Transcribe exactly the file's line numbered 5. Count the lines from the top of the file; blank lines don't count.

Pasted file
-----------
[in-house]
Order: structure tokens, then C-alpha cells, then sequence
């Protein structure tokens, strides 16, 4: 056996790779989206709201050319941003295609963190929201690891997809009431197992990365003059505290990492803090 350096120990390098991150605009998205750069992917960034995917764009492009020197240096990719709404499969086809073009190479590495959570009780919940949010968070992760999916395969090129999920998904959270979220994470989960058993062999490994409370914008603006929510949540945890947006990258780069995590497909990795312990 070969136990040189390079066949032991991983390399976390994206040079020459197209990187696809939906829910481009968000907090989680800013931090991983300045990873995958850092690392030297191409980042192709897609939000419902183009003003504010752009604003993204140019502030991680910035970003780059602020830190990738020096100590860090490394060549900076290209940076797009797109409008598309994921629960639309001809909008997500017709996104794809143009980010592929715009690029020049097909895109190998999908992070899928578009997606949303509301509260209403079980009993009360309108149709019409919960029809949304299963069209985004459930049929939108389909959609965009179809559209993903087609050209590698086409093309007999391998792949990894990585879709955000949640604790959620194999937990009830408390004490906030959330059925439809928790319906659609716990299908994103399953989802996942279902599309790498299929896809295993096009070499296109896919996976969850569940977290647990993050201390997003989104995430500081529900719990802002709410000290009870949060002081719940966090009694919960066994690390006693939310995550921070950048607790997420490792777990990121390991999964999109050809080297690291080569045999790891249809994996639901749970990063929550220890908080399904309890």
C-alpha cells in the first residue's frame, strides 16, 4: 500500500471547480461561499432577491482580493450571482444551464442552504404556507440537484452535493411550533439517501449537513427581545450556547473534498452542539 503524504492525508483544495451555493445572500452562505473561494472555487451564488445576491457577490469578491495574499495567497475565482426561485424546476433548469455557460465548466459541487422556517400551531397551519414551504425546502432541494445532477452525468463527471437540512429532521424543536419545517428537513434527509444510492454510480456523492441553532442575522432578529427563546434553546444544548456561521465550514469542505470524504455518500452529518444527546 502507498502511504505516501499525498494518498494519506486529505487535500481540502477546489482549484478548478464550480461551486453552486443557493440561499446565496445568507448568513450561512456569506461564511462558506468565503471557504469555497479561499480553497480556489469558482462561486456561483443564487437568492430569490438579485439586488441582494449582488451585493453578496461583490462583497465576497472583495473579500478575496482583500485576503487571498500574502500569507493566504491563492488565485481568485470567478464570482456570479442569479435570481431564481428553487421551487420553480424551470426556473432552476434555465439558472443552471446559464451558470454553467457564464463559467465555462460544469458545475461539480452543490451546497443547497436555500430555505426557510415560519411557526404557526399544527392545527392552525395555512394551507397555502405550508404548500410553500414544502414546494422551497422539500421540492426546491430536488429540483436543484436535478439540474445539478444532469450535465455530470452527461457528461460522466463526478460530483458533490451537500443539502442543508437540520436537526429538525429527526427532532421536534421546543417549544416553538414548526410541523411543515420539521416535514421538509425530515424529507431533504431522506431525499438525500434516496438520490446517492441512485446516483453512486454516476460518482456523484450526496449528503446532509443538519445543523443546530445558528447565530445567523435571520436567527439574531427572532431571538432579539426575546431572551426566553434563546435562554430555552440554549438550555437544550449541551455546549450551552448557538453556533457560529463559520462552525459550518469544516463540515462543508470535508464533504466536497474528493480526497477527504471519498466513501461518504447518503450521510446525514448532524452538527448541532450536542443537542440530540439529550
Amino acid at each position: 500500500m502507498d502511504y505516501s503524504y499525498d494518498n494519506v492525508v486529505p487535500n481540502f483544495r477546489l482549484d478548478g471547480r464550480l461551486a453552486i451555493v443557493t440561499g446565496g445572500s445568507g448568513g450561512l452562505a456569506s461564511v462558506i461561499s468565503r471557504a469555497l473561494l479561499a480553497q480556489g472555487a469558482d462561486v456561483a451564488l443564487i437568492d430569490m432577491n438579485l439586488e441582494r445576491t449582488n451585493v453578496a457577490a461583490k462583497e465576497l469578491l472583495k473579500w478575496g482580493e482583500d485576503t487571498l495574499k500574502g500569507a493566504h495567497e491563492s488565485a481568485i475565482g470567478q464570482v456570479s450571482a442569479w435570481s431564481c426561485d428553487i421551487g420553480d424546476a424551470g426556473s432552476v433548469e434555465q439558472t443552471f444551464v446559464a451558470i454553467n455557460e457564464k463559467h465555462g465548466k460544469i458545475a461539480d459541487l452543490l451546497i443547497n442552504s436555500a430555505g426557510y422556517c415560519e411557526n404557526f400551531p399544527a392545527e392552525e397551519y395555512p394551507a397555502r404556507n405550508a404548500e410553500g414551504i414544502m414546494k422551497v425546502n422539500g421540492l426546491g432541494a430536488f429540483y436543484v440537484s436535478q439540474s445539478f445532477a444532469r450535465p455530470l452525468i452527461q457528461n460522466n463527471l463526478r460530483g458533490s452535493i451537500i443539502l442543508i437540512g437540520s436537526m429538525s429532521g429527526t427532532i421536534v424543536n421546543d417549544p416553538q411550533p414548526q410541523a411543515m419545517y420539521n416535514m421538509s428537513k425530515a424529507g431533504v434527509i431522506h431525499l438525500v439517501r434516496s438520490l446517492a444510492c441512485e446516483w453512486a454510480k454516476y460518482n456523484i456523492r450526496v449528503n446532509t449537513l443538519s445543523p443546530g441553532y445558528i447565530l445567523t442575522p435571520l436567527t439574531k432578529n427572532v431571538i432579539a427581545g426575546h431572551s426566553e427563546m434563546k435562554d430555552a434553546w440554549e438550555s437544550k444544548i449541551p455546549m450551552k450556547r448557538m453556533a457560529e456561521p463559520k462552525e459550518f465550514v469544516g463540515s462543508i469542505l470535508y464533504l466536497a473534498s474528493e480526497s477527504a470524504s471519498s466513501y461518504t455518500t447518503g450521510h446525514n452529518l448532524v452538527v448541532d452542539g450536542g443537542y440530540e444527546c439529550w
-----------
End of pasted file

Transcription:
Amino acid at each position: 500500500m502507498d502511504y505516501s503524504y499525498d494518498n494519506v492525508v486529505p487535500n481540502f483544495r477546489l482549484d478548478g471547480r464550480l461551486a453552486i451555493v443557493t440561499g446565496g445572500s445568507g448568513g450561512l452562505a456569506s461564511v462558506i461561499s468565503r471557504a469555497l473561494l479561499a480553497q480556489g472555487a469558482d462561486v456561483a451564488l443564487i437568492d430569490m432577491n438579485l439586488e441582494r445576491t449582488n451585493v453578496a457577490a461583490k462583497e465576497l469578491l472583495k473579500w478575496g482580493e482583500d485576503t487571498l495574499k500574502g500569507a493566504h495567497e491563492s488565485a481568485i475565482g470567478q464570482v456570479s450571482a442569479w435570481s431564481c426561485d428553487i421551487g420553480d424546476a424551470g426556473s432552476v433548469e434555465q439558472t443552471f444551464v446559464a451558470i454553467n455557460e457564464k463559467h465555462g465548466k460544469i458545475a461539480d459541487l452543490l451546497i443547497n442552504s436555500a430555505g426557510y422556517c415560519e411557526n404557526f400551531p399544527a392545527e392552525e397551519y395555512p394551507a397555502r404556507n405550508a404548500e410553500g414551504i414544502m414546494k422551497v425546502n422539500g421540492l426546491g432541494a430536488f429540483y436543484v440537484s436535478q439540474s445539478f445532477a444532469r450535465p455530470l452525468i452527461q457528461n460522466n463527471l463526478r460530483g458533490s452535493i451537500i443539502l442543508i437540512g437540520s436537526m429538525s429532521g429527526t427532532i421536534v424543536n421546543d417549544p416553538q411550533p414548526q410541523a411543515m419545517y420539521n416535514m421538509s428537513k425530515a424529507g431533504v434527509i431522506h431525499l438525500v439517501r434516496s438520490l446517492a444510492c441512485e446516483w453512486a454510480k454516476y460518482n456523484i456523492r450526496v449528503n446532509t449537513l443538519s445543523p443546530g441553532y445558528i447565530l445567523t442575522p435571520l436567527t439574531k432578529n427572532v431571538i432579539a427581545g426575546h431572551s426566553e427563546m434563546k435562554d430555552a434553546w440554549e438550555s437544550k444544548i449541551p455546549m450551552k450556547r448557538m453556533a457560529e456561521p463559520k462552525e459550518f465550514v469544516g463540515s462543508i469542505l470535508y464533504l466536497a473534498s474528493e480526497s477527504a470524504s471519498s466513501y461518504t455518500t447518503g450521510h446525514n452529518l448532524v452538527v448541532d452542539g450536542g443537542y440530540e444527546c439529550w